This inspired distortion of history ignores the bloody history of the spread of what we may loosely call the Vedic, that is Hindu, way of life —its society, culture and polities—across, in the main, the Indo-Gangetic valley, which included pushing back its autochthons increasingly into ever more inhospitable terrains, reducing them to the margins of what was sought to be forcibly made the mainstream. It is tragically ironic that some champions of the Sangh Parivar should first object to their “conversion” to other religions, principally Christianity, and to “reconvert” them to Hinduism at the point of a gun, if one recalls the misguided project of the BJP leader Dilip Singh Judeo. The pernicious falsification of history in this case arises from an incontestable fact of history—that the populations in question were never Hindu in the first place, if one discounts, as one must, the puerile argument that all those who inhabit the territory now known as India are essentially Hindu. And, in fact, for most of recorded time they were on the run from “Hindus” and “Hindusim”.

This draws attention to an important point—that both the fundamental and sundry misreadings of the history of the subcontinent would not have merited public outcry if they had remained trapped within the arcane disputations of academia. Unfortunately, as we have seen in one context, they are not. In the case mentioned above, the Sangh Parivar’s misreading of history is dangerous because the saffronites seek to marshal it to further their divisive, majoritarian and obscurantist agenda through the political process. There are many examples of such manipulation.

When the BJP-led National Democratic Alliance (NDA) was in power (1998-2004), its Minister for Human Resource Development, Murli Manohar Joshi, was accused across the board by other political parties and public intellectuals of various hues of saffronising education—a crucial element of this was rewriting textbooks, especially those pertaining to Indian history, from a spurious Sangh Parivar perspective. Substantively, this meant, again, the privileging of the Vedic and the demonisation of the rule of Muslim dynasties, stretching, in various parts of the subcontinental landmass, to over half a millennium. The Sangh Parivar’s spurious defence was always found not to wash.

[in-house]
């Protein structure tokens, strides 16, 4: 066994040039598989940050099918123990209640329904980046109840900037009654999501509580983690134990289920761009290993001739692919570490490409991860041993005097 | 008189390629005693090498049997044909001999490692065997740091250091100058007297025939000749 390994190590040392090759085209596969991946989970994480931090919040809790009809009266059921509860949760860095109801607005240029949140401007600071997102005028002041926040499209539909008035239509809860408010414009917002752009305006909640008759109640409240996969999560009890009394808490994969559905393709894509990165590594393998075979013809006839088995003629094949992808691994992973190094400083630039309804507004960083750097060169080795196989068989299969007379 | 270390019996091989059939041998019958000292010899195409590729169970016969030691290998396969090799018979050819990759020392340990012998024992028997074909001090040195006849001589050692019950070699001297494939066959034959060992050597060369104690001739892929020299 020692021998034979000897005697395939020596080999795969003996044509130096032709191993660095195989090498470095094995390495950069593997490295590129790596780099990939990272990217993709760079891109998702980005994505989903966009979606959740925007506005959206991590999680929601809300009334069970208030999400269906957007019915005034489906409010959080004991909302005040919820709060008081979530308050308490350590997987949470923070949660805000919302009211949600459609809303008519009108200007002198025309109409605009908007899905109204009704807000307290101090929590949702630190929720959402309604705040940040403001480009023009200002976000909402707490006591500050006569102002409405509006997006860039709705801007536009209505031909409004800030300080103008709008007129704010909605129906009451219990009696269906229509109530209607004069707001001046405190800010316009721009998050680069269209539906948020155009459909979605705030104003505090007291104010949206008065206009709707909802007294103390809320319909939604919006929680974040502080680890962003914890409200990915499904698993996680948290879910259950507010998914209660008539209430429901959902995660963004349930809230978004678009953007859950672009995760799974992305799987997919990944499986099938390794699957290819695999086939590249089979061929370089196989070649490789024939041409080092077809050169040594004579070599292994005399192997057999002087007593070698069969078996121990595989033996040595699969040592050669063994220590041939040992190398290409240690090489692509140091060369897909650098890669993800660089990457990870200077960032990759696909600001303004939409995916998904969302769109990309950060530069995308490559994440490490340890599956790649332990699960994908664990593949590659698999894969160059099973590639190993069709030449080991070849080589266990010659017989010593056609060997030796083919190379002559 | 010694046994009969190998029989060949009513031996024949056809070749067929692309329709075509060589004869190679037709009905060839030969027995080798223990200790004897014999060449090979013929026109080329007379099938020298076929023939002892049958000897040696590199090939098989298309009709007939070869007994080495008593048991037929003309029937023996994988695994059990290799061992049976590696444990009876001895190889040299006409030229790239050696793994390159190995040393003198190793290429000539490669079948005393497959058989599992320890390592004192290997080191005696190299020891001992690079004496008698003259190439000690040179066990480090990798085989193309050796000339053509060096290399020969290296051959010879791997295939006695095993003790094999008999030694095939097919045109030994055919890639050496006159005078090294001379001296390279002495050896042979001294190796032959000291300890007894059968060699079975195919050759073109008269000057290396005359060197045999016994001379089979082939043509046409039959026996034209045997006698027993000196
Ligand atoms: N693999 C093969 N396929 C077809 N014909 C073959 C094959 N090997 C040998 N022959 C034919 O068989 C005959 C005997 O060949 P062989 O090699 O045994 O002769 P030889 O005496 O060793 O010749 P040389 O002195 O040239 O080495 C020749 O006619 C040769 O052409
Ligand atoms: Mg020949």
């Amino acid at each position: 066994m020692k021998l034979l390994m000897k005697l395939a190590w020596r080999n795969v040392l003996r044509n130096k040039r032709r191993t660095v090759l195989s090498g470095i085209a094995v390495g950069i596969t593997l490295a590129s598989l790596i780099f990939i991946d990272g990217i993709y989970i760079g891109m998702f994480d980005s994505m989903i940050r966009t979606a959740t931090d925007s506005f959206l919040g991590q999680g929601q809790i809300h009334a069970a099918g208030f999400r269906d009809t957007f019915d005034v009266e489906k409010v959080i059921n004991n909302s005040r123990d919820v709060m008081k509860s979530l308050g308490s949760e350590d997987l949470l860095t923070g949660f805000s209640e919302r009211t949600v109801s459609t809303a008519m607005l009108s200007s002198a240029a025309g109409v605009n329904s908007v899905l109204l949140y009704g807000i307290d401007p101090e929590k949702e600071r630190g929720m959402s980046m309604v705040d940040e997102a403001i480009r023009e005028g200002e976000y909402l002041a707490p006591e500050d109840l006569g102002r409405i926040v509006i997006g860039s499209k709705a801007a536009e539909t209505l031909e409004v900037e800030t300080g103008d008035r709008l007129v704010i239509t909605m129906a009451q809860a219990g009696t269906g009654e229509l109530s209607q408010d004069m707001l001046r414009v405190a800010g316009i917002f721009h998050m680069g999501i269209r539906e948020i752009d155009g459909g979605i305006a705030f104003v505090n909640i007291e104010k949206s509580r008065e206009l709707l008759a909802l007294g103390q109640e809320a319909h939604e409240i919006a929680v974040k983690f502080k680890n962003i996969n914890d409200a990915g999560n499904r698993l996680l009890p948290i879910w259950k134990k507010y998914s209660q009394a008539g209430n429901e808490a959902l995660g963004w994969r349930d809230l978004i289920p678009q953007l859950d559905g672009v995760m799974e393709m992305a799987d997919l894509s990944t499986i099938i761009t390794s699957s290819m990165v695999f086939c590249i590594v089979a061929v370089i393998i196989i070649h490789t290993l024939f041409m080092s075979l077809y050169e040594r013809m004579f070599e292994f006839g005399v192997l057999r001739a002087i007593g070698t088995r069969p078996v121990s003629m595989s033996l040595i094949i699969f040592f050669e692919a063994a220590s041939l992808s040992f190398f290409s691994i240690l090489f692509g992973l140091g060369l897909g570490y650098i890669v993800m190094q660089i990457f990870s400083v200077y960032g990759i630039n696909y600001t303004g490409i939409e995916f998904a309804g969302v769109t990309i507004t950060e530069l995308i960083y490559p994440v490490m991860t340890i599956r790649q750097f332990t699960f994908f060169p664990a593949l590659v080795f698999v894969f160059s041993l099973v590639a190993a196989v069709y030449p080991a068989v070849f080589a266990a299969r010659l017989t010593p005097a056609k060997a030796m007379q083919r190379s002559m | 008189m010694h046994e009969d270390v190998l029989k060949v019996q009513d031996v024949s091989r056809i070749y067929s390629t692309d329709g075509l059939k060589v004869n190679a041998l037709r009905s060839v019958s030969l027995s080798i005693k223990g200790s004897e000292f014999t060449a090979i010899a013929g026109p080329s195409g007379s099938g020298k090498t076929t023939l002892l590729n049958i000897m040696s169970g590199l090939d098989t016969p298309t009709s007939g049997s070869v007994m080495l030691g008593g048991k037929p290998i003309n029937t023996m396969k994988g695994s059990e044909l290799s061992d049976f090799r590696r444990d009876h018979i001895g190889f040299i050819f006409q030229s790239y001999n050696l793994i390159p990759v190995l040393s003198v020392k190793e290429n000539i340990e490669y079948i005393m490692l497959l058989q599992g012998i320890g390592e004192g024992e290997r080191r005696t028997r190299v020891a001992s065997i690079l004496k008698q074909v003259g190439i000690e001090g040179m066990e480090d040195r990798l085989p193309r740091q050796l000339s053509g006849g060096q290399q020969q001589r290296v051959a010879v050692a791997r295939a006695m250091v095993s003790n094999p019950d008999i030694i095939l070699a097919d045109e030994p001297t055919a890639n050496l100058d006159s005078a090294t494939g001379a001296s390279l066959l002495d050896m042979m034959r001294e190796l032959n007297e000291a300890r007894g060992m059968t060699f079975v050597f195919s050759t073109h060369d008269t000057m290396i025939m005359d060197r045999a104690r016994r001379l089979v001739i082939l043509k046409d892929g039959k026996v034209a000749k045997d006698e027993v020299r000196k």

Two more examples may be mentioned though they are too well known to recount in detail. The first, of course, is Ram Janambhoomi. The Sangh Parivar’s intensely orchestrated campaign to “reclaim” a mosque situated on a site on which a temple had supposedly stood only to be destroyed by the Mughal ruler Babar encapsulates the classic techniques of distortion employed by it. To argue, with an appeal to history, that the site was the birthplace of a mythological/fictional character would have been in purely academic terms a matter of amusement had the Babari Masjid not been razed and widespread disaffection and violence not been provoked or the Muslim community alienated and terrorised. Similarly, the BJP/Sangh Parivar’s opposition to the building of the Sethu Samudram canal project on the grounds that it would destroy the now-submerged bridge built by Rama as a link to what is now known as Sri Lanka was a classic case of misrepresenting mythology as history. (There are, however, other excellent reasons for junking the project.)

Ultimately, of course, these puerile arguments are sought to be underwritten by a much simpler assertion: that these are matters of faith and, thus, involve the sensibilities of millions of devotees, which cannot be violated. Out, in the final analysis, goes the pursuit of historical verities, because the available evidence cannot sustain the outlandish claims of those who seek merely one end in whatever way possible: the imposition of the will of a vocal and organised minority within the majority with access to resources and muscle power over a vast population, which all the available evidence repeatedly urges is not overly supportive of, or perhaps even interested in, the shenanigans of Hindutva peddlers.

Myth-making is usually intrinsic to the process of nation-making. But in the preponderant majority of contexts such myth-making tends to gradually gravitate in the direction of inclusion whatever be the original, mediaeval impulses. Wherever this unavoidable project is directed forcefully and hyper-consciously towards exclusionary projects, disasters, if nothing else then from an uncomplicated humanistic sense, follow in its wake: one only has to think of Little England, the United States in the era of slavery, Nazi Germany, the list is pretty long. The Sangh Parivar’s myth-making, based on the distortion of history, is no less fraught with humanitarian catastrophe. But only the foolishly optimistic will expect the Narendra Modis of this planet to embrace sanity and reason.

Suhit K. Sen is a fellow at the Indian Council of Historical Research and a senior researcher at the Mahanirban Calcutta Research Group.